U.S. Air Force ends light attack flight experiments after crash
5 July 2018
The US Air Force canceled remaining flights that were a part of its Light Attack experiment after a recent fatal crash of an A-29, an Air Force official said on Tuesday.
The experiment was being run to gather additional information about aircraft capabilities ahead of a possible acquisition by the Air Force. The smaller planes are more cost effective to operate for missions that do not require stealthy fighter jets like the F-35 or F-22.
The Air Force has been flying the Sierra Nevada/Embraer A-29 Super Tucano and the Textron Aviation AT-6B Wolverine in a live-fly experiment at Holloman Air Force Base in New Mexico.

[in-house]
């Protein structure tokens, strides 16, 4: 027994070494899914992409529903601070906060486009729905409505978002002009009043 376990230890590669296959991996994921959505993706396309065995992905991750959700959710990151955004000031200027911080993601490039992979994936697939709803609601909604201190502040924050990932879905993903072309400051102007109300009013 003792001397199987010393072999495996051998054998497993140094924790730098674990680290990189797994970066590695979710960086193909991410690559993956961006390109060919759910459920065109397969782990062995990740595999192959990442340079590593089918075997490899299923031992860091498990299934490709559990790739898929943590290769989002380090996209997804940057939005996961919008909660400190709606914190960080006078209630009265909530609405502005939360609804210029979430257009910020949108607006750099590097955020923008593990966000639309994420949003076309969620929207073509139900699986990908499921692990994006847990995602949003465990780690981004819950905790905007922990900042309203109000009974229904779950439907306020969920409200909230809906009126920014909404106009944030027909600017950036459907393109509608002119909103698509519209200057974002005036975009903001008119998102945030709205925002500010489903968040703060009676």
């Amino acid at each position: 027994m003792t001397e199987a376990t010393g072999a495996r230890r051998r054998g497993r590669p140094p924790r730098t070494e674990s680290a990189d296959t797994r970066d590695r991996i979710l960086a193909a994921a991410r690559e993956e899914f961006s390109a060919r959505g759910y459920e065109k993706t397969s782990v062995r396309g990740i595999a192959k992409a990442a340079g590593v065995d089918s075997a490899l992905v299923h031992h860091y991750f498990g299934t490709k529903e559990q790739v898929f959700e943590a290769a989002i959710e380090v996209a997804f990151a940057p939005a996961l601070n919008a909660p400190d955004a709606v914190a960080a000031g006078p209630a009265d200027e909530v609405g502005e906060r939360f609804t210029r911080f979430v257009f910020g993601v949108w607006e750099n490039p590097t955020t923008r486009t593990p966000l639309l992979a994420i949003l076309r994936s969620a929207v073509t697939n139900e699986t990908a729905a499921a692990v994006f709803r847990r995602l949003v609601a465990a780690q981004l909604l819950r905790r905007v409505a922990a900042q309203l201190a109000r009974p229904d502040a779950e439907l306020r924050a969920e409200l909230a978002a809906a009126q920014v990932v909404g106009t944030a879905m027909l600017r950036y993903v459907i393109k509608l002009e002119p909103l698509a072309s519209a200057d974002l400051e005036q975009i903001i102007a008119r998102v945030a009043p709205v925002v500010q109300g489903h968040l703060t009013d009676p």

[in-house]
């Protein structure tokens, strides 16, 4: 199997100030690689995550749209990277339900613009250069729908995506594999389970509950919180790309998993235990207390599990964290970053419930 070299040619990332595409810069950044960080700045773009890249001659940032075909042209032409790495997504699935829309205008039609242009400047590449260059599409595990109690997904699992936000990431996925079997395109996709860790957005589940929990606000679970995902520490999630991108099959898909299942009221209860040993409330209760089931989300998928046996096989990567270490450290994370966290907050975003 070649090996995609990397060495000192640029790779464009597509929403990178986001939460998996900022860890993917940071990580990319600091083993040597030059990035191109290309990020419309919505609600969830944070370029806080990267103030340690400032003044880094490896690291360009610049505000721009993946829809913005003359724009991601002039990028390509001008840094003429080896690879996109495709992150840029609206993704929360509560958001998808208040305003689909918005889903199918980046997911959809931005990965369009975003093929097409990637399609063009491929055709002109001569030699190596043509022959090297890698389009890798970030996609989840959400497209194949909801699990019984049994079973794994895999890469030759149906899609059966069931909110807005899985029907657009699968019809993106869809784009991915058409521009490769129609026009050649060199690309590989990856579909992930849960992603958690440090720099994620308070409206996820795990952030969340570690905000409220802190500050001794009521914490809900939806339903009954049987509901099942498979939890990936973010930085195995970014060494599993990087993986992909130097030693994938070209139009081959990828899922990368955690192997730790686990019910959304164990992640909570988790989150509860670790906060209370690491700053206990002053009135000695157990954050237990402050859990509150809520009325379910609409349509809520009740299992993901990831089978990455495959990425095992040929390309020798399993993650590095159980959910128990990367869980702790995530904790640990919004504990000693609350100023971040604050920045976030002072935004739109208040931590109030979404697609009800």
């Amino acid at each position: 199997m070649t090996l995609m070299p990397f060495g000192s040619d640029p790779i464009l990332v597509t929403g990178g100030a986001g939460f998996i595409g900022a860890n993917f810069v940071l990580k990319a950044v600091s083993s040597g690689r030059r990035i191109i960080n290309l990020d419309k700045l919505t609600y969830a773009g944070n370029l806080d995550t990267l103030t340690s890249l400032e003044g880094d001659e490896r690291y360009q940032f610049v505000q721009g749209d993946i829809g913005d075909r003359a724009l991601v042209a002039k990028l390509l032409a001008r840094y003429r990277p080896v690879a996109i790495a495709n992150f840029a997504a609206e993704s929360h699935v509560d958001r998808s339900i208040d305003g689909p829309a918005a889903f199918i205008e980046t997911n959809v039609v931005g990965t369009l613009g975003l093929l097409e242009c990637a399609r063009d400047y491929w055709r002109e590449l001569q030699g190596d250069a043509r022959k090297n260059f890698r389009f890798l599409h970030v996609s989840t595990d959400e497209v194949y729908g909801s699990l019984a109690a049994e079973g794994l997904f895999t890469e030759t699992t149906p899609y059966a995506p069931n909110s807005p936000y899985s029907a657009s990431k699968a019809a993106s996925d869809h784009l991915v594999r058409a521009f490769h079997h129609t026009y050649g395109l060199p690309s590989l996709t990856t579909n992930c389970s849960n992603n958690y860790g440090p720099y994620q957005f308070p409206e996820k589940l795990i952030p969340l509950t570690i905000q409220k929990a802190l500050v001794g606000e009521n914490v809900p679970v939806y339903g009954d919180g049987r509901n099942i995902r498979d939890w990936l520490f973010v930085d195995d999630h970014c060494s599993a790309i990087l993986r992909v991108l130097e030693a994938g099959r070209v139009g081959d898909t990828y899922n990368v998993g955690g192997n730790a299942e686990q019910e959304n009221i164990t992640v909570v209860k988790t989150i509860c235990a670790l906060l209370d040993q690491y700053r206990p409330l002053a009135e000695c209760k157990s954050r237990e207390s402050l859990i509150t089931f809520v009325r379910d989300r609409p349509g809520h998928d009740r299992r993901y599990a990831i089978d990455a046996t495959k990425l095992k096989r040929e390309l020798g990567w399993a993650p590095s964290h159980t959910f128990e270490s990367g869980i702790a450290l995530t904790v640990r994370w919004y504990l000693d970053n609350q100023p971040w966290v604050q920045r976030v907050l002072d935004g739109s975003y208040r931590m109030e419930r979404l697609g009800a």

“We will work with our industry partners to complete any remaining test requirements that are necessary to support future acquisition decisions,” said Lt. Gen. Arnold Bunch, the top acquisition official for the Air Force.
Lt. Christopher Carey Short, from Canandaigua, New York, died on June 22 when the A-29 aircraft he was piloting crashed while on a mission over the Red Rio Bombing Range, part of White Sands Missile Range in New Mexico, the Air Force said on June 23.
A demonstration day for the light attack experiment planes has also been delayed. It was originally scheduled for July 19 in New Mexico.